They arrived on schedule, and Anakin presented himself well. He followed my lead, bowed politely to the praises of the Chancellor, and did not speak at all to the Council members. He was in every respect the model Padawan. I myself had little to say to them; I merely presented Master Yoda my report and waited as the Council found a room in the Palace in which to deliberate their findings. It was nearly dusk when I was summoned. To my surprise, Master Yoda waited for me, alone.

"Kneel, Obi-Wan Kenobi," he ordered formally, and I bowed before him on one knee.

"Confer upon you the level of Jedi Knight, the Council does."

And so it was, I was a Knight.

**I'd rather be a Padawan with you than a Knight alone.**

"But agree with your taking Anakin Skywalker as your Padawan Learner I do not," he continued. I protested, telling him I would train they boy with or without the Council's approval.

"Qui-Gon's defiance I sense in you," he replied irritably. He meant it as a reproach, but he had just given me the greatest compliment he could bestow upon me. "Need that, you do not. Agree with you, the Council does. Your apprentice Skywalker will be."

//"I would be honored to accept you as my Padawan, Obi-Wan Kenobi..."//

And so, instead of standing before the Council as I become a Knight, my former Master at my side, I stood at his funeral, my future Padawan at my side.

As we watched the flames, I turned to Anakin. My Padawan. He looked at me and finally gave voice to the question he had been avoiding: "What will happen to me now?"

"The Council has allowed me to train you. You *will* become a Jedi, I promise." I told him solemnly.

As the funeral ended, I lingered while the Queen, the Chancellor, the Council members, and the other mourners headed off to the dining hall. There, alone beside the dying embers, I said my last good-bye to my Master; my last good- bye to my life as a Padawan.

"Obi-Wan, sir?"

It was Anakin. I hadn't even realized that he had remained with me.

"Yes?" I replied, forcing myself to look away from the fire.

He hesitated, looking down at his feet. When he did speak again, his voice was almost a whisper. "How... how did Master Qui-Gon..." He trailed off, unable to continue.

And for the first time, I suddenly saw him as he was -- not a rival, not even an apprentice -- but a young boy utterly alone. Taken from his mother, from the only home he had ever known, watching the funeral of the only person who had believed in him. Left alone with a Jedi who up until this morning had barely spoken three words to him and a Council that had earlier denied him his dream.

//"Qui-Gon will never take me as a Padawan."//

I would not place upon him the burden of my struggles for Qui-Gon's regard. I will not make him struggle for mine. I knelt before him, drew back my hood so he could see me clearly, and told him, holding nothing back. If he was to be a Jedi Padawan, he deserved to know the battles a Jedi must face. The external battles and the internal ones as well. I told him about my battle with anger, how I battle it still. When I was finished, I gave him a moment to absorb the story. I could feel his grief and his anger, emotions that mirrored my own.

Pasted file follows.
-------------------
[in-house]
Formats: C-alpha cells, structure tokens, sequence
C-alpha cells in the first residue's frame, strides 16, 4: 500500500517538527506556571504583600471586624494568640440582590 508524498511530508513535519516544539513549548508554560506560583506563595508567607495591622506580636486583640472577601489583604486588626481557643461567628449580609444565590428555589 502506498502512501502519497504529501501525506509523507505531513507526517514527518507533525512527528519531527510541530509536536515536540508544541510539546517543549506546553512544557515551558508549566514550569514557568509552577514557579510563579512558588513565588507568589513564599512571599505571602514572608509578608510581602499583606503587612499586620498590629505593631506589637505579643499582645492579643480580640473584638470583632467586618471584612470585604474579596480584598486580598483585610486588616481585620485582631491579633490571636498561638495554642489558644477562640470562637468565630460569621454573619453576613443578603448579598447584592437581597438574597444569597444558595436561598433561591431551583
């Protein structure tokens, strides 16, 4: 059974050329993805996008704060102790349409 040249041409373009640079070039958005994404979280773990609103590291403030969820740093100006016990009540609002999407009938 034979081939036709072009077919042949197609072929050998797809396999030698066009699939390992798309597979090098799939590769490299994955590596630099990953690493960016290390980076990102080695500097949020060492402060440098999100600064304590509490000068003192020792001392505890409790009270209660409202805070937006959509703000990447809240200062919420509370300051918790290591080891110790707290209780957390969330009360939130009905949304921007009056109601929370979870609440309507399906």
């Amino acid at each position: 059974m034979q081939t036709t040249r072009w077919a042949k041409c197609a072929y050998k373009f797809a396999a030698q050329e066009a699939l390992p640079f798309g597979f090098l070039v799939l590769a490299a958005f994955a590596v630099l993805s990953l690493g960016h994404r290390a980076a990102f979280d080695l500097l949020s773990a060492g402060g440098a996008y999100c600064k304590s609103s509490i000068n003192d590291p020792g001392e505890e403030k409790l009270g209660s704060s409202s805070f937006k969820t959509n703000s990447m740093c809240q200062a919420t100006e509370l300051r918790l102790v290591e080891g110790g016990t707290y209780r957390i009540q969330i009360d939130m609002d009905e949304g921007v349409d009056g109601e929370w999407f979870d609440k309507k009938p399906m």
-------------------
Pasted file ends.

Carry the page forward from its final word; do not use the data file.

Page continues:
//"Don't center on your anxiety, Obi-Wan. Keep your concentration on the here and now. Be mindful of the living Force..."//

"Anakin, from what you have heard from the time you spent at the Temple, do you understand what a Padawan is?" I asked.

"Like an apprentice, right? Some of the farmers and mechanics on Tatooine had apprentices."

"Yes, but a Padawan is more than an apprentice, Anakin. A Padawan and his master develop a special bond, a very special friendship. They learn to move as one, to think as one, to stand together as one. Do you understand?"

"I... I think so," he said hesitantly.

"Qui-Gon wanted you to be his Padawan, Anakin. I am not Qui-Gon. I can never replace him. And I... I regret things I have said about you, for not supporting you the way Qui-Gon did. Now I see that he was right."

Then I rose to my feet, my demeanor instantly becoming formal. I could almost sense Qui-Gon with me, forming the words for me, guiding me in the rite of passage as old as the Jedi Order itself. "You showed great courage and skill in the battle with the Trade Federation. I would be honored to accept you as my Padawan, Anakin Skywalker."

For a moment, Anakin simply stared up at me. Then a slow smile appeared on his face. "Thank you, Master Obi-Wan."

I clasped his hand in mine and smiled in return. I, a brand new Knight and he, a Padawan with no training. What hope did we have of forming a bond anything close to the bond I had with Qui-Gon? But I would find a way. This I would do for Qui-Gon.

And for Anakin, too.

And there, in that hand clasp, I thought I felt a tremor in the Force. There was hope.

"Come on," I said, releasing his hand. "Tomorrow will be a busy day. We must find you some proper Jedi clothes and give you a proper Padawan haircut so you will be fit to stand on the dais beside the Queen."

At this, Anakin looked up at me, a wry grin on his face. "Master Obi-Wan? Is a Jedi, even if he's only a Padawan, worthy of friendship with a queen?"

I almost burst out laughing; the first real moment of good cheer I had felt since Qui-Gon's death. But I restrained myself and explained seriously, "I suspect anyone whom a queen chooses to care for is worthy of her friendship."

He pondered this a moment. "Still, I think it's better to be a Jedi. The girls love Jedi, you know. I think it's the lightsaber."

This time I did laugh out loud. Yes, there was hope for us after all.